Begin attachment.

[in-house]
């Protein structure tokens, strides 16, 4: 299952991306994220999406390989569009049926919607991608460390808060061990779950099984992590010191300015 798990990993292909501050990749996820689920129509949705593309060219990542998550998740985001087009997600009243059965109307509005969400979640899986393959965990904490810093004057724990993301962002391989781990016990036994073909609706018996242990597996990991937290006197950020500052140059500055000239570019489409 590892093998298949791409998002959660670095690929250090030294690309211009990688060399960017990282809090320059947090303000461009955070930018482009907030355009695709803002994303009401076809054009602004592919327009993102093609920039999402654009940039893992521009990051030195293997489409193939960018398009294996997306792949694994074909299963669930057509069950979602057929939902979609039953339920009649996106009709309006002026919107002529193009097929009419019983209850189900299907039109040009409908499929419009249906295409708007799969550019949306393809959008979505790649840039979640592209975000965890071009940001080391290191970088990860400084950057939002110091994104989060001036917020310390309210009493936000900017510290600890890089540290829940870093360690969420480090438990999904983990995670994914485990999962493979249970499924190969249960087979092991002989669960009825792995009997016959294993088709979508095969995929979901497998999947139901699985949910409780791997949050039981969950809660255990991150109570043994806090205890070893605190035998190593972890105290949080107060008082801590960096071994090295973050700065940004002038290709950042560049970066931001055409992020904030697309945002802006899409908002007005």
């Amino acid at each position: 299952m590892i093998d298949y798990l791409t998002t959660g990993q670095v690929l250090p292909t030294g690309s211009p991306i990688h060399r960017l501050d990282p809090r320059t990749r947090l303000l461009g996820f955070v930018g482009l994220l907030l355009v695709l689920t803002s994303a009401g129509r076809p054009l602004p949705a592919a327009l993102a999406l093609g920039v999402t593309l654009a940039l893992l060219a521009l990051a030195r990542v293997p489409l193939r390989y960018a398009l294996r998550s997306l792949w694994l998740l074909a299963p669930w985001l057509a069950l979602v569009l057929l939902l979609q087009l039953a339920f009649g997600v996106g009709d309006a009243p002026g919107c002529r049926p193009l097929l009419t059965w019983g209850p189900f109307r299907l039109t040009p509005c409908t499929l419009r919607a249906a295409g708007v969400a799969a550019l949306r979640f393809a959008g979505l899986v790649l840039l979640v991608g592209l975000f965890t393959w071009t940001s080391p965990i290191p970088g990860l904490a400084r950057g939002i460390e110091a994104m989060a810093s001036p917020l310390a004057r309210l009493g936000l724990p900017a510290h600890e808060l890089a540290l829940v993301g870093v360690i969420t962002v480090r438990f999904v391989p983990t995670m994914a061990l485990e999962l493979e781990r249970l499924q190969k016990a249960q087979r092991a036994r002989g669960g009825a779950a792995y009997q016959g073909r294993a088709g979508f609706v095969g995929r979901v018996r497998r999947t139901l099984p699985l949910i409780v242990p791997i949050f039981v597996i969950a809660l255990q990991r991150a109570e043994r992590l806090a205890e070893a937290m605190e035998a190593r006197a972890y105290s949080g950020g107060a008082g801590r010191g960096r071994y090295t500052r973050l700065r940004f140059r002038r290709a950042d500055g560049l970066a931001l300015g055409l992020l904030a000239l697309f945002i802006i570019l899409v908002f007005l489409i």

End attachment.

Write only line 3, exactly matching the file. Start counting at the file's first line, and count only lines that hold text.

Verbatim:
């Amino acid at each position: 299952m590892i093998d298949y798990l791409t998002t959660g990993q670095v690929l250090p292909t030294g690309s211009p991306i990688h060399r960017l501050d990282p809090r320059t990749r947090l303000l461009g996820f955070v930018g482009l994220l907030l355009v695709l689920t803002s994303a009401g129509r076809p054009l602004p949705a592919a327009l993102a999406l093609g920039v999402t593309l654009a940039l893992l060219a521009l990051a030195r990542v293997p489409l193939r390989y960018a398009l294996r998550s997306l792949w694994l998740l074909a299963p669930w985001l057509a069950l979602v569009l057929l939902l979609q087009l039953a339920f009649g997600v996106g009709d309006a009243p002026g919107c002529r049926p193009l097929l009419t059965w019983g209850p189900f109307r299907l039109t040009p509005c409908t499929l419009r919607a249906a295409g708007v969400a799969a550019l949306r979640f393809a959008g979505l899986v790649l840039l979640v991608g592209l975000f965890t393959w071009t940001s080391p965990i290191p970088g990860l904490a400084r950057g939002i460390e110091a994104m989060a810093s001036p917020l310390a004057r309210l009493g936000l724990p900017a510290h600890e808060l890089a540290l829940v993301g870093v360690i969420t962002v480090r438990f999904v391989p983990t995670m994914a061990l485990e999962l493979e781990r249970l499924q190969k016990a249960q087979r092991a036994r002989g669960g009825a779950a792995y009997q016959g073909r294993a088709g979508f609706v095969g995929r979901v018996r497998r999947t139901l099984p699985l949910i409780v242990p791997i949050f039981v597996i969950a809660l255990q990991r991150a109570e043994r992590l806090a205890e070893a937290m605190e035998a190593r006197a972890y105290s949080g950020g107060a008082g801590r010191g960096r071994y090295t500052r973050l700065r940004f140059r002038r290709a950042d500055g560049l970066a931001l300015g055409l992020l904030a000239l697309f945002i802006i570019l899409v908002f007005l489409i």